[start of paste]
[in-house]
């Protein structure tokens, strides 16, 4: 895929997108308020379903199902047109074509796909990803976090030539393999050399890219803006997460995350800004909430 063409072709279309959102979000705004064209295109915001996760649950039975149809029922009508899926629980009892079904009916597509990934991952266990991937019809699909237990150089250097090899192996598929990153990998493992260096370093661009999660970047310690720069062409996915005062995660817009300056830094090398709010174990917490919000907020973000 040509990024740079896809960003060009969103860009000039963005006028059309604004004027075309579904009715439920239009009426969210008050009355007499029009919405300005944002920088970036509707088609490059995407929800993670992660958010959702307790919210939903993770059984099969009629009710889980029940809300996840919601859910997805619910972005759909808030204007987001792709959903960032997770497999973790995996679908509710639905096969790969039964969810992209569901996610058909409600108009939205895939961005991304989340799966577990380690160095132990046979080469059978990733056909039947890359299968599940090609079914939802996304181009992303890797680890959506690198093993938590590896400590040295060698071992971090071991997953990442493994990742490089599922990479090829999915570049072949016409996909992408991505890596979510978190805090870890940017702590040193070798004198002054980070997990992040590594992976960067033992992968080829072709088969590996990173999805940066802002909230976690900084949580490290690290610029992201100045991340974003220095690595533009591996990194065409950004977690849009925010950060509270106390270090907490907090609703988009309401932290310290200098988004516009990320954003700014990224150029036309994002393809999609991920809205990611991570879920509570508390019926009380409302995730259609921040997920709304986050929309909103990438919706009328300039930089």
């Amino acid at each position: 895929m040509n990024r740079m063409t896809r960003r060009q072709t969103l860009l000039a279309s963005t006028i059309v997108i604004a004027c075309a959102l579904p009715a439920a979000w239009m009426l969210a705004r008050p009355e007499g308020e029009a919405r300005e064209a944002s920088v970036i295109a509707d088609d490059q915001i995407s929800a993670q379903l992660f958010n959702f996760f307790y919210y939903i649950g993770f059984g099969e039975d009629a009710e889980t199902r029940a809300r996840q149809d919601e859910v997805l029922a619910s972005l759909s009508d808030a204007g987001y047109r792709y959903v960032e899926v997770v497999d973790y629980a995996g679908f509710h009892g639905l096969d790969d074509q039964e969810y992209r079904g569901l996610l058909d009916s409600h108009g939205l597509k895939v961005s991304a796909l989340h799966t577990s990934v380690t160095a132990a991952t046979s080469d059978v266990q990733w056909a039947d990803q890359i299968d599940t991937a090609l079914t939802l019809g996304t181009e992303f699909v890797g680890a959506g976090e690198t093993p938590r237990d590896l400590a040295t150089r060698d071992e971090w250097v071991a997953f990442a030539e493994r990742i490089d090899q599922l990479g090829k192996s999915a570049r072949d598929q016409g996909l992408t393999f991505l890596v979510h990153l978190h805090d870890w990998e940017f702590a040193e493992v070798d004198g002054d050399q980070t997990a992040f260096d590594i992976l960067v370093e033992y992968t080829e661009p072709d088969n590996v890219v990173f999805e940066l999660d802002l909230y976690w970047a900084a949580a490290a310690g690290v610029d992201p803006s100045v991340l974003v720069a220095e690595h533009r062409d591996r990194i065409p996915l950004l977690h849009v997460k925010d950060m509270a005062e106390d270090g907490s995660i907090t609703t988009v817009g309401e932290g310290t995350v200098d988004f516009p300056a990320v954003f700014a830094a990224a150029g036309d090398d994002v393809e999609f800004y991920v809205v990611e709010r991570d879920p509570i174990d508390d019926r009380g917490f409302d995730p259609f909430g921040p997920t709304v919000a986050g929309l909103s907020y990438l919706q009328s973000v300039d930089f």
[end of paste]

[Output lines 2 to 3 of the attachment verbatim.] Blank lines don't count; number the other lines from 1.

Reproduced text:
């Protein structure tokens, strides 16, 4: 895929997108308020379903199902047109074509796909990803976090030539393999050399890219803006997460995350800004909430 063409072709279309959102979000705004064209295109915001996760649950039975149809029922009508899926629980009892079904009916597509990934991952266990991937019809699909237990150089250097090899192996598929990153990998493992260096370093661009999660970047310690720069062409996915005062995660817009300056830094090398709010174990917490919000907020973000 040509990024740079896809960003060009969103860009000039963005006028059309604004004027075309579904009715439920239009009426969210008050009355007499029009919405300005944002920088970036509707088609490059995407929800993670992660958010959702307790919210939903993770059984099969009629009710889980029940809300996840919601859910997805619910972005759909808030204007987001792709959903960032997770497999973790995996679908509710639905096969790969039964969810992209569901996610058909409600108009939205895939961005991304989340799966577990380690160095132990046979080469059978990733056909039947890359299968599940090609079914939802996304181009992303890797680890959506690198093993938590590896400590040295060698071992971090071991997953990442493994990742490089599922990479090829999915570049072949016409996909992408991505890596979510978190805090870890940017702590040193070798004198002054980070997990992040590594992976960067033992992968080829072709088969590996990173999805940066802002909230976690900084949580490290690290610029992201100045991340974003220095690595533009591996990194065409950004977690849009925010950060509270106390270090907490907090609703988009309401932290310290200098988004516009990320954003700014990224150029036309994002393809999609991920809205990611991570879920509570508390019926009380409302995730259609921040997920709304986050929309909103990438919706009328300039930089």
């Amino acid at each position: 895929m040509n990024r740079m063409t896809r960003r060009q072709t969103l860009l000039a279309s963005t006028i059309v997108i604004a004027c075309a959102l579904p009715a439920a979000w239009m009426l969210a705004r008050p009355e007499g308020e029009a919405r300005e064209a944002s920088v970036i295109a509707d088609d490059q915001i995407s929800a993670q379903l992660f958010n959702f996760f307790y919210y939903i649950g993770f059984g099969e039975d009629a009710e889980t199902r029940a809300r996840q149809d919601e859910v997805l029922a619910s972005l759909s009508d808030a204007g987001y047109r792709y959903v960032e899926v997770v497999d973790y629980a995996g679908f509710h009892g639905l096969d790969d074509q039964e969810y992209r079904g569901l996610l058909d009916s409600h108009g939205l597509k895939v961005s991304a796909l989340h799966t577990s990934v380690t160095a132990a991952t046979s080469d059978v266990q990733w056909a039947d990803q890359i299968d599940t991937a090609l079914t939802l019809g996304t181009e992303f699909v890797g680890a959506g976090e690198t093993p938590r237990d590896l400590a040295t150089r060698d071992e971090w250097v071991a997953f990442a030539e493994r990742i490089d090899q599922l990479g090829k192996s999915a570049r072949d598929q016409g996909l992408t393999f991505l890596v979510h990153l978190h805090d870890w990998e940017f702590a040193e493992v070798d004198g002054d050399q980070t997990a992040f260096d590594i992976l960067v370093e033992y992968t080829e661009p072709d088969n590996v890219v990173f999805e940066l999660d802002l909230y976690w970047a900084a949580a490290a310690g690290v610029d992201p803006s100045v991340l974003v720069a220095e690595h533009r062409d591996r990194i065409p996915l950004l977690h849009v997460k925010d950060m509270a005062e106390d270090g907490s995660i907090t609703t988009v817009g309401e932290g310290t995350v200098d988004f516009p300056a990320v954003f700014a830094a990224a150029g036309d090398d994002v393809e999609f800004y991920v809205v990611e709010r991570d879920p509570i174990d508390d019926r009380g917490f409302d995730p259609f909430g921040p997920t709304v919000a986050g929309l909103s907020y990438l919706q009328s973000v300039d930089f």